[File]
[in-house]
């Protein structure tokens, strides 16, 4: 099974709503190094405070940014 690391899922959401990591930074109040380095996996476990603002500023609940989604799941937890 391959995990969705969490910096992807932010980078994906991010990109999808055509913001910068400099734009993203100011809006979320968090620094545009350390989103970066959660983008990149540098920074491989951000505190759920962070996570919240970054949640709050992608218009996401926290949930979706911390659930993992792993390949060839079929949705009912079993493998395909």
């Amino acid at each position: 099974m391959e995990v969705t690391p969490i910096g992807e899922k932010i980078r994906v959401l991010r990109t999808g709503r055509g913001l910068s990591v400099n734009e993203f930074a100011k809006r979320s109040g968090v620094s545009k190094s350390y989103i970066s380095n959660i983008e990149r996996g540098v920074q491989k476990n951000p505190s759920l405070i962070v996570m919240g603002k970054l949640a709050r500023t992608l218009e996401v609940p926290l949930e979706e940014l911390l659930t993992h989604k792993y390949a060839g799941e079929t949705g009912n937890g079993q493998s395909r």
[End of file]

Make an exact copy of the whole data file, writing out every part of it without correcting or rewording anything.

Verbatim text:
[in-house]
């Protein structure tokens, strides 16, 4: 099974709503190094405070940014 690391899922959401990591930074109040380095996996476990603002500023609940989604799941937890 391959995990969705969490910096992807932010980078994906991010990109999808055509913001910068400099734009993203100011809006979320968090620094545009350390989103970066959660983008990149540098920074491989951000505190759920962070996570919240970054949640709050992608218009996401926290949930979706911390659930993992792993390949060839079929949705009912079993493998395909």
């Amino acid at each position: 099974m391959e995990v969705t690391p969490i910096g992807e899922k932010i980078r994906v959401l991010r990109t999808g709503r055509g913001l910068s990591v400099n734009e993203f930074a100011k809006r979320s109040g968090v620094s545009k190094s350390y989103i970066s380095n959660i983008e990149r996996g540098v920074q491989k476990n951000p505190s759920l405070i962070v996570m919240g603002k970054l949640a709050r500023t992608l218009e996401v609940p926290l949930e979706e940014l911390l659930t993992h989604k792993y390949a060839g799941e079929t949705g009912n937890g079993q493998s395909r």